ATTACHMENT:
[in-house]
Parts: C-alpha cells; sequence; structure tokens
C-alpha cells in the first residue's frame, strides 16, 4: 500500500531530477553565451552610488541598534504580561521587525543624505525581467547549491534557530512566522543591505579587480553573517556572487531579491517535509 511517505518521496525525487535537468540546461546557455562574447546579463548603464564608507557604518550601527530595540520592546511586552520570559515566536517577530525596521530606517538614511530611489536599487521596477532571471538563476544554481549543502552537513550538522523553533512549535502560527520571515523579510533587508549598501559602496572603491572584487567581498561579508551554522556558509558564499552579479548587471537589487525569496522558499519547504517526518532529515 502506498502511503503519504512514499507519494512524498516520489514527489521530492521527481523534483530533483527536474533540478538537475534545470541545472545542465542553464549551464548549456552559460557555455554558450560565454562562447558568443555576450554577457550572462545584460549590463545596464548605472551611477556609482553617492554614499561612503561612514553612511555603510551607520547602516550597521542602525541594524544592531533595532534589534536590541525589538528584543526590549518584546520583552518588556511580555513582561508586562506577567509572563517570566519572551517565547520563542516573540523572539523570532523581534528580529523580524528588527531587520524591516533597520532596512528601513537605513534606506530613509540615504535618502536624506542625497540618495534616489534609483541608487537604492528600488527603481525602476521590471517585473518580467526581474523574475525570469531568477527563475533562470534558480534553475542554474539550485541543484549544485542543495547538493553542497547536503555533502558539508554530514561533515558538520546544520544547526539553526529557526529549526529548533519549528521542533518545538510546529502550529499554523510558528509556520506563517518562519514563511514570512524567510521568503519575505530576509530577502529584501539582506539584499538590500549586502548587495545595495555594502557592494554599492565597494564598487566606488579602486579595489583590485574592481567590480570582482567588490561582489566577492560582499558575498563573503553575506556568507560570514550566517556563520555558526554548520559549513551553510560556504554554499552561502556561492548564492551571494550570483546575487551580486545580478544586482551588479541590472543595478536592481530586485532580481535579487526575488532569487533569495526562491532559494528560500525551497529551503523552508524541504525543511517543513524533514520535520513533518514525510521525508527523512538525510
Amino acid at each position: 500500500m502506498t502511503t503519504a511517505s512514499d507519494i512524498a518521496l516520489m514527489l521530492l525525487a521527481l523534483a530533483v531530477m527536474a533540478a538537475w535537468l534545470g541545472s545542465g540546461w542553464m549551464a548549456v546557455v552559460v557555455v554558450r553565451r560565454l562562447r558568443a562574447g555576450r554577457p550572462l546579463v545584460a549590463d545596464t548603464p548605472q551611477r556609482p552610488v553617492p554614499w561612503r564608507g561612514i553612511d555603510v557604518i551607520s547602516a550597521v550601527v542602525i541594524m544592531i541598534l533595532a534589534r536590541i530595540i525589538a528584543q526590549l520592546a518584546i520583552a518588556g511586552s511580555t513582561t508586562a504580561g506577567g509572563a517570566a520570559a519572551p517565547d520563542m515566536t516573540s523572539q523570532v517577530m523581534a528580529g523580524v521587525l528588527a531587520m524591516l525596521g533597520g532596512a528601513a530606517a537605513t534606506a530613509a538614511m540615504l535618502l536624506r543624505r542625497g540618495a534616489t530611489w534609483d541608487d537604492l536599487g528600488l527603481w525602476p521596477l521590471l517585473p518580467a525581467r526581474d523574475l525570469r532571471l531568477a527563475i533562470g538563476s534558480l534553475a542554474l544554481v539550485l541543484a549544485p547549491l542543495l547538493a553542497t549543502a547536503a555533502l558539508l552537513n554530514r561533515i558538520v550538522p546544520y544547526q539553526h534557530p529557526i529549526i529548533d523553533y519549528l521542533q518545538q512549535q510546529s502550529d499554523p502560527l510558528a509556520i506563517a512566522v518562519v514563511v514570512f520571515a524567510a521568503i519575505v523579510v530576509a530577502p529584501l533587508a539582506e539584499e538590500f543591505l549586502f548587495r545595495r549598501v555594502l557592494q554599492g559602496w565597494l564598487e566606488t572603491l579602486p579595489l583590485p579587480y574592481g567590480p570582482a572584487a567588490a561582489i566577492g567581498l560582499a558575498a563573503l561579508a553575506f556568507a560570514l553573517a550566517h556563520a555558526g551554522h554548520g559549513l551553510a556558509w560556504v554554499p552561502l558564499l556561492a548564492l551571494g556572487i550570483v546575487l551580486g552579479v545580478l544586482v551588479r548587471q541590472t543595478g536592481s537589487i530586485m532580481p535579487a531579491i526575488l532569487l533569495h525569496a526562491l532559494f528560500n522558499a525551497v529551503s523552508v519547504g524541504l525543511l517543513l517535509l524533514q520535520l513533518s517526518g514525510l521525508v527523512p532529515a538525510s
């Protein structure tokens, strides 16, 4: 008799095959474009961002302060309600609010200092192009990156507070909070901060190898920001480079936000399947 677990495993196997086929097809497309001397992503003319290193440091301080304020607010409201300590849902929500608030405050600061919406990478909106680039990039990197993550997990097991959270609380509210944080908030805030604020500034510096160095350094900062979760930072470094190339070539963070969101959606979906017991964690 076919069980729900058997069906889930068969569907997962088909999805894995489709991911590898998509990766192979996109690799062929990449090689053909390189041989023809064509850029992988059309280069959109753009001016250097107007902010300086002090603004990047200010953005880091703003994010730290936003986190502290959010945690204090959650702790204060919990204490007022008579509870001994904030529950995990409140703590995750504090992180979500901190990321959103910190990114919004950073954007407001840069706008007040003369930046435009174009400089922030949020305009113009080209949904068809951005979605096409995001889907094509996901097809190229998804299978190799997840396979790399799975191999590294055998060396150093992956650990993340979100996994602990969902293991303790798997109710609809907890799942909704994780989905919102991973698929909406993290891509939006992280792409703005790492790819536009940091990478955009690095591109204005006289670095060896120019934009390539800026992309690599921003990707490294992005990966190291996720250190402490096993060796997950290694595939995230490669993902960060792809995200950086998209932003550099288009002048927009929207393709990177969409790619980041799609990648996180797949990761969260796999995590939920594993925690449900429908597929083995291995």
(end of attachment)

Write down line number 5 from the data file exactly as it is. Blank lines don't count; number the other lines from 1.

């Protein structure tokens, strides 16, 4: 008799095959474009961002302060309600609010200092192009990156507070909070901060190898920001480079936000399947 677990495993196997086929097809497309001397992503003319290193440091301080304020607010409201300590849902929500608030405050600061919406990478909106680039990039990197993550997990097991959270609380509210944080908030805030604020500034510096160095350094900062979760930072470094190339070539963070969101959606979906017991964690 076919069980729900058997069906889930068969569907997962088909999805894995489709991911590898998509990766192979996109690799062929990449090689053909390189041989023809064509850029992988059309280069959109753009001016250097107007902010300086002090603004990047200010953005880091703003994010730290936003986190502290959010945690204090959650702790204060919990204490007022008579509870001994904030529950995990409140703590995750504090992180979500901190990321959103910190990114919004950073954007407001840069706008007040003369930046435009174009400089922030949020305009113009080209949904068809951005979605096409995001889907094509996901097809190229998804299978190799997840396979790399799975191999590294055998060396150093992956650990993340979100996994602990969902293991303790798997109710609809907890799942909704994780989905919102991973698929909406993290891509939006992280792409703005790492790819536009940091990478955009690095591109204005006289670095060896120019934009390539800026992309690599921003990707490294992005990966190291996720250190402490096993060796997950290694595939995230490669993902960060792809995200950086998209932003550099288009002048927009929207393709990177969409790619980041799609990648996180797949990761969260796999995590939920594993925690449900429908597929083995291995």